Regulation of gene expression requires the combinatorial binding of sequence-specific transcription factors (TFs) at promoters and enhancers. Prior studies showed that alterations in the spacing between TF binding sites can influence promoter and enhancer activity. However, the relative importance of TF spacing alterations resulting from naturally occurring insertions and deletions (InDels) has not been systematically analyzed. To address this question, we first characterized the genome-wide spacing relationships of 73 TFs in human K562 cells as determined by ChIP-seq. We found a dominant pattern of a relaxed range of spacing between collaborative factors, including 45 TFs exclusively exhibiting relaxed spacing with their binding partners. Next, we exploited millions of InDels provided by genetically diverse mouse strains and human individuals to investigate the effects of altered spacing on TF binding and local histone acetylation. These analyses suggested that spacing alterations resulting from naturally occurring InDels are generally tolerated in comparison to genetic variants directly affecting TF binding sites. To experimentally validate this prediction, we introduced synthetic spacing alterations between PU.1 and C/EBPβ binding sites at six endogenous genomic loci in a macrophage cell line. Remarkably, collaborative binding of PU.1 and C/EBPβ at these locations tolerated changes in spacing ranging from 5-bp increase to >30-bp decrease. Collectively, these findings have implications for understanding mechanisms underlying enhancer selection and for the interpretation of non-coding genetic variation.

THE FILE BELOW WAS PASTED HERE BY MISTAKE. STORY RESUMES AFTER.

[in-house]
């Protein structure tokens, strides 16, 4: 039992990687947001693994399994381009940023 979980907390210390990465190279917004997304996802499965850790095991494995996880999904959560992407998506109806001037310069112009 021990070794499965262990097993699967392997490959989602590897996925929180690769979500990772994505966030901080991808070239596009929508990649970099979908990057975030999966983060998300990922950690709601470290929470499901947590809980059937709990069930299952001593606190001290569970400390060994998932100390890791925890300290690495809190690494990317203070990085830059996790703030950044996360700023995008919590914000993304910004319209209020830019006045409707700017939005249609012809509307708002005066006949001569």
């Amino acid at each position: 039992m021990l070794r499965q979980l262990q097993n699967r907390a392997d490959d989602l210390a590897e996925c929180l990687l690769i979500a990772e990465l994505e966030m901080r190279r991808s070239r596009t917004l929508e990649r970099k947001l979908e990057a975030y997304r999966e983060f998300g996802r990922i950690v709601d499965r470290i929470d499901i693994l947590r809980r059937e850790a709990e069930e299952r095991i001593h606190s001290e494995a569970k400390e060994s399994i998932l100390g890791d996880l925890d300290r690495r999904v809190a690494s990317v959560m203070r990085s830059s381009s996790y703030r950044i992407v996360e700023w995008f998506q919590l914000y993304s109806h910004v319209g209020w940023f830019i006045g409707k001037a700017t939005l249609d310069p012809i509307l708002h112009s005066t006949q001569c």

ASJC Scopus subject areas
- Biochemistry, Genetics and Molecular Biology(all)
- Immunology and Microbiology(all)